Sunday, December 9, 2012

The right to link

Is it a crime to link to something?

Some would say the answer is yes.

"Some", in this case, being the judicial system, which apparently is about to try a certain Barrett Brown for the crime of linking to certain information. If you want details on what, you can crime your way over it from here.

"Some" is also, believe it or not, the Swedish copyright law. It is in fact a crime to link to things, under certain conditions. Not because of malign intent, mind you, but because of something that is about to become very common in the years to come: changed circumstances.

You see, the relevant laws regarding this were written back in the early 1900s. As you may well know, things were different back then. The laws say that 1) copyright is automatically given to someone once they have created something, that 2) they have the right to choose when and how they make their creation public and that 3) to make something public without the creator's permission is not allowed.

Under the conditions of early 20th century, this was as good a copyright law as one could make. No fuss with paperwork, no fuss with different types of works, and in general less fuss than one would expect from copyright regulation. If you created something, you got the copyright to that thing, and that was that. Simple, plain and easy to understand.

Back in those days, the means of production were not quite what we know today. Whatever any one person could do was of limited scope, and couldn't in any relevant way threaten those who mass produced copyrighted works. If you typed out a whole book on your typewriter, you had to put in a lot of effort just to produce that one copy. If you copied a painting, you essentially had to paint it by hand, which again took a long time for that one copy. And so on and so forth - things took quite a while to do back then, and if one person did it it didn't really have an impact on the market as such.

Or, put another way: it's hard to set up a factory cranking out pirate goods by accident. You really needed to know what you were doing and do it on a large scale in order to be relevant for copyright law back then.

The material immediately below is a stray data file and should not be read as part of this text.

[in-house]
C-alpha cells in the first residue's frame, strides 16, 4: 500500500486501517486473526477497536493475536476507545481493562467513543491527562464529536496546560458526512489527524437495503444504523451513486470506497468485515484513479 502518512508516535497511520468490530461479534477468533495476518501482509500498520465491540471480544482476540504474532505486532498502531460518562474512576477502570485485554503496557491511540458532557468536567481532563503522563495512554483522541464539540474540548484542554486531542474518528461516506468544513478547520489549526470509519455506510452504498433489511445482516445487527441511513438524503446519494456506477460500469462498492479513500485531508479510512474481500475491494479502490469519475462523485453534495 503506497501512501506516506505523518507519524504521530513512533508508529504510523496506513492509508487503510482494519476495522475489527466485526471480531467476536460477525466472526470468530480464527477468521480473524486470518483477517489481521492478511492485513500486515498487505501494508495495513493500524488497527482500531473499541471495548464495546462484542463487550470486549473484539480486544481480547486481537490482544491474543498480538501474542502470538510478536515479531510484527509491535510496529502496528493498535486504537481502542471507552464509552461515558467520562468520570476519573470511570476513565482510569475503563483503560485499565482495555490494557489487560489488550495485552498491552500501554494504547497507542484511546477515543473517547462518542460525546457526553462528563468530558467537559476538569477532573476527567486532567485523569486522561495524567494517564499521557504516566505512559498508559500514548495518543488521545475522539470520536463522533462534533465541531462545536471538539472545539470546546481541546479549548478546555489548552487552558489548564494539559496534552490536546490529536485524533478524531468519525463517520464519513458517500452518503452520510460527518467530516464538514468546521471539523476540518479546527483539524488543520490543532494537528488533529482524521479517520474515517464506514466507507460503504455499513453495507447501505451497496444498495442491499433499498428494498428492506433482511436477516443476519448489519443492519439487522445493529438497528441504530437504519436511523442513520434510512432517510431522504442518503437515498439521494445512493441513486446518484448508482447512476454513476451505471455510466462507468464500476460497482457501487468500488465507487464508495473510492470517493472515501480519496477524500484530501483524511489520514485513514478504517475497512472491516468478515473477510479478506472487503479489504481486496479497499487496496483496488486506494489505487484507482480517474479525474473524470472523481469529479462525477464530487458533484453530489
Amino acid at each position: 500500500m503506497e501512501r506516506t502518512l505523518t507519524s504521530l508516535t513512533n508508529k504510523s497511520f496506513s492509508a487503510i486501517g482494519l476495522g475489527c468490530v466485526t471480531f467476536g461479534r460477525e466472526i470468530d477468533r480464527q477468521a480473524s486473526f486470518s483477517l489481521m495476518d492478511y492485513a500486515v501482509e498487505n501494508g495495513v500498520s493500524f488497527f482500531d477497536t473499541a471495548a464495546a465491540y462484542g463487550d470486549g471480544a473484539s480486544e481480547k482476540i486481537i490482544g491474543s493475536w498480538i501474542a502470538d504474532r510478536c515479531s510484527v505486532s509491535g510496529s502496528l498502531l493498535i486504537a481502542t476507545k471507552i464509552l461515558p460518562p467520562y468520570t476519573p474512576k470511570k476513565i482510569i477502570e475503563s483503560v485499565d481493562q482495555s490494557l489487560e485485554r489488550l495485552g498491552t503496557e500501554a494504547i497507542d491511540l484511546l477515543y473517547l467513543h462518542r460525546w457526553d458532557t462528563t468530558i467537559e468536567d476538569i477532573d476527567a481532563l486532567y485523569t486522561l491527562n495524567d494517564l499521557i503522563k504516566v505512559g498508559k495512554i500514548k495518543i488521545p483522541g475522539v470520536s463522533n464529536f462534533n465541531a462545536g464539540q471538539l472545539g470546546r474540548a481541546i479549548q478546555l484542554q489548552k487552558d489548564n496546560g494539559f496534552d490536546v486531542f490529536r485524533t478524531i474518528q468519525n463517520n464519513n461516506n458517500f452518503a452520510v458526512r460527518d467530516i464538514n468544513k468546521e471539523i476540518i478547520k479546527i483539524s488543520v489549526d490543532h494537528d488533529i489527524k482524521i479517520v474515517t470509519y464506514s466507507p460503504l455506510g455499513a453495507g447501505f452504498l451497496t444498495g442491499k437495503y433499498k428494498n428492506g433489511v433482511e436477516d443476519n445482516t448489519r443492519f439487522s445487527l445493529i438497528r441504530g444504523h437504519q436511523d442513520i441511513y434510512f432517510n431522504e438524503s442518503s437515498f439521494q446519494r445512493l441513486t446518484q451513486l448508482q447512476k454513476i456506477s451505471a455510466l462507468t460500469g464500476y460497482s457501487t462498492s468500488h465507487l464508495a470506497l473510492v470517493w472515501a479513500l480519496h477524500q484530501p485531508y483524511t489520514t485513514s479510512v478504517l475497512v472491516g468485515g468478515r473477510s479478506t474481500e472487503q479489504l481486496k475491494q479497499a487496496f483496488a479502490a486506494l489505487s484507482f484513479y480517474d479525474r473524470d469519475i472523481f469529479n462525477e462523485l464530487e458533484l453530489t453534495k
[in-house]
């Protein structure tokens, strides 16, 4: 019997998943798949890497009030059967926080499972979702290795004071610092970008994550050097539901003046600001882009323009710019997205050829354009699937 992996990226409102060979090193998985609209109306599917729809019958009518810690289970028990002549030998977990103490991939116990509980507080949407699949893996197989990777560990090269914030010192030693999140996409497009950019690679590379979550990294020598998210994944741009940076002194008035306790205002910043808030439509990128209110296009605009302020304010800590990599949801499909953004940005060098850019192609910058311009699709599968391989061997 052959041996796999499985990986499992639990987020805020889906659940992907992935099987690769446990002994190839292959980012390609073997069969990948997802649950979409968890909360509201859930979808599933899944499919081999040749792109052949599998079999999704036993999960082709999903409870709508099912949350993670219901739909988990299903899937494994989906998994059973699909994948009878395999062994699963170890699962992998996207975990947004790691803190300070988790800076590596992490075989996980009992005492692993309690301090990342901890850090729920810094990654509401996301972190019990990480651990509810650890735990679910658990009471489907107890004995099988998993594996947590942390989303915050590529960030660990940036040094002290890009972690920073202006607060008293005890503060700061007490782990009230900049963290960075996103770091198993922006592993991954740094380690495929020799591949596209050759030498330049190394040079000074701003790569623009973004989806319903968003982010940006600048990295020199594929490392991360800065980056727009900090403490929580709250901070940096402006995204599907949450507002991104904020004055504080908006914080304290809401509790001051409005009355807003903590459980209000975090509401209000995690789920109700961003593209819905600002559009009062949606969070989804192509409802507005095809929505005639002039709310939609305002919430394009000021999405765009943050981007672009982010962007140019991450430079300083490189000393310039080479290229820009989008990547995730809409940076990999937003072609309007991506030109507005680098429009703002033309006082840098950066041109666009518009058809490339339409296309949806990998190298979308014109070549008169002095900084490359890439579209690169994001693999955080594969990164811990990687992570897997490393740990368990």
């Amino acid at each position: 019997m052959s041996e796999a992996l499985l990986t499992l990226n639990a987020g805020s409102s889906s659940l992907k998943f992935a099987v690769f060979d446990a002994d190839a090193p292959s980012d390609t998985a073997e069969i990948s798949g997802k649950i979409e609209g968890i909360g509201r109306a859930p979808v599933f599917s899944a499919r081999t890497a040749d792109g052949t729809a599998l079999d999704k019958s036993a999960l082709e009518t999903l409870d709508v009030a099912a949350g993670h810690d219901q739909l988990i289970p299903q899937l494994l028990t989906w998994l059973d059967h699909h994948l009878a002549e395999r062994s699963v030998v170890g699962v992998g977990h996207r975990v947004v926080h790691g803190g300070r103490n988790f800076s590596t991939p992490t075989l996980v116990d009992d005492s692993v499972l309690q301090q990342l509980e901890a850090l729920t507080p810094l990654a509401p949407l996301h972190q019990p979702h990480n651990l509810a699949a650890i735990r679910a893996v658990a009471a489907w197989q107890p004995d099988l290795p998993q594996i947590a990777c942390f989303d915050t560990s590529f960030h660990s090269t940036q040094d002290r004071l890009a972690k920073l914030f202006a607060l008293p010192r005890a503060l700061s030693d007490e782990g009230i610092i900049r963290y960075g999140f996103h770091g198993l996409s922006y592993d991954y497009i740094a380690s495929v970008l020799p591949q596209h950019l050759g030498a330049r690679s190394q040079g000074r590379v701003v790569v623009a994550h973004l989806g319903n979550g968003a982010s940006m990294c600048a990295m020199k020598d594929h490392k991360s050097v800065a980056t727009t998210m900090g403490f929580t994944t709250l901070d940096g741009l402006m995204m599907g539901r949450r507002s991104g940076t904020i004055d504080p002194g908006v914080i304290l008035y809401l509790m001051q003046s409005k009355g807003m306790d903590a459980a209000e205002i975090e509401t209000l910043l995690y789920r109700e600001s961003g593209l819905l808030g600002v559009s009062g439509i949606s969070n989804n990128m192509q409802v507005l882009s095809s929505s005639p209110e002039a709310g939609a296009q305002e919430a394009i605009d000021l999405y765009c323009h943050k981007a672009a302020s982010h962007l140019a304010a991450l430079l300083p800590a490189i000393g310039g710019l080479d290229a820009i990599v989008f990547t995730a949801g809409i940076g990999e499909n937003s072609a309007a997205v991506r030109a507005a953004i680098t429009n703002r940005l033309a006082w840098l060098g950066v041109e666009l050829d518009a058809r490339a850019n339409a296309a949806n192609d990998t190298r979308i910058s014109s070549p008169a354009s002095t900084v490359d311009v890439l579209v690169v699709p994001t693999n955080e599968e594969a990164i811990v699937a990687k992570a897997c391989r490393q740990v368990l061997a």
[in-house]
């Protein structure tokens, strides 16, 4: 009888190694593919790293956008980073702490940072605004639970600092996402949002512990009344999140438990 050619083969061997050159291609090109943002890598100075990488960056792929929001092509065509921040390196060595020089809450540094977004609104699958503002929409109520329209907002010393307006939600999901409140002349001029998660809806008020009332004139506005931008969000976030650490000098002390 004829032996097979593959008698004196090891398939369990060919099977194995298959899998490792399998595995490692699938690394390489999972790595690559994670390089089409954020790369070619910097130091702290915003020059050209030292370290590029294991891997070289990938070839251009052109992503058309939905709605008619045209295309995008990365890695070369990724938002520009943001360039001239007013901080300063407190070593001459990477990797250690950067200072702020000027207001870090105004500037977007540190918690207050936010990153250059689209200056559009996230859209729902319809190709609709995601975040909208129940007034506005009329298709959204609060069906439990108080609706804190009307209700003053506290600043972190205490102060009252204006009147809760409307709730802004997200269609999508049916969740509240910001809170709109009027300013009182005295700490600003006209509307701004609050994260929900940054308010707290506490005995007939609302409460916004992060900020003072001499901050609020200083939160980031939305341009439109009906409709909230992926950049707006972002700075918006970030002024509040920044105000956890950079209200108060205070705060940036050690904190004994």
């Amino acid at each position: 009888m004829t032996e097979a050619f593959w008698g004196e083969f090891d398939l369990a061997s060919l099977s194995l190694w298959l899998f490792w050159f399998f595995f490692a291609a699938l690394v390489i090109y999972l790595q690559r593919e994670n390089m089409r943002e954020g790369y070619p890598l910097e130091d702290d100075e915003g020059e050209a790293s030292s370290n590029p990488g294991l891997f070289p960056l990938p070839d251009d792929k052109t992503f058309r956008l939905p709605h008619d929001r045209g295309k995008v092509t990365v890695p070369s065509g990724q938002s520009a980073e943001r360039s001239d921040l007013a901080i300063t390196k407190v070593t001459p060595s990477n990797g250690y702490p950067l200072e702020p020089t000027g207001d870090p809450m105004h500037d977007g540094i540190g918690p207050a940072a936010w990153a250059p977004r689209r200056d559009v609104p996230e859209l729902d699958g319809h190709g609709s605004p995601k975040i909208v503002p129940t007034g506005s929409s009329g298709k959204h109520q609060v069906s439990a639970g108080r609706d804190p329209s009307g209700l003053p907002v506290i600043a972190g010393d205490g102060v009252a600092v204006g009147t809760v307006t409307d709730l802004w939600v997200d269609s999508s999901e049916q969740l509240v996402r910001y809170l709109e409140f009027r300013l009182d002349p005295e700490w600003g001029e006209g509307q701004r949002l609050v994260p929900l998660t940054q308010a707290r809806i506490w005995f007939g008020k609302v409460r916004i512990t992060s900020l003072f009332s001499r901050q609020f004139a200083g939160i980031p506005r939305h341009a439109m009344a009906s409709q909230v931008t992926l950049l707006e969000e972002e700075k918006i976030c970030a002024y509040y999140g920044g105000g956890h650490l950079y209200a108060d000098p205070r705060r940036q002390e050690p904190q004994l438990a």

These laws are, by and large, still in force. And they produce strange results when they are applied to the current state of things. Linking to something, for instance, has been compared to making something available to the public, which (as we saw in 3 above) is a crime. There actually was a big case a while back where someone was charged for linking to an unencrypted access point for a digital television stream. The stream itself was unencrypted and open for anyone who knew it, and the one thing this guy did was to link to it - therefore making it (more) available to the public.

An extension of this line of reasoning is that it may, in fact, be illegal to tell someone the names of things. If you know the name of something, you can search for it in a search box, and the person who told you the name made the search results available to you. Absurd, yes, but laws don't have to make sense - they just have to cohere.

Again - this state of things is not due to malign intent. It's just the result of good lawmaking not quite remaining good in a society where people have weapons of mass productions in their homes.

You and I take our right to link for a given. But there are forces in the world out there trying to make it something less than given. Good legislation turned bad is one thing, and the interests behind the case of poor Barrett is another.

Let's keep this right a given. Let's keep fighting those things that tries to take this right away from us. With legislative reform where possible (the Swedish Pirate Party is hard at work on that), and through ever more awesome feats of cryptography where it isn't (Telecomix and others are hard at work on that).

Don't let the dead hand of history take away the most potent weapon you have: the right to talk to your fellow human beings.  If we lose that, we lose everything.

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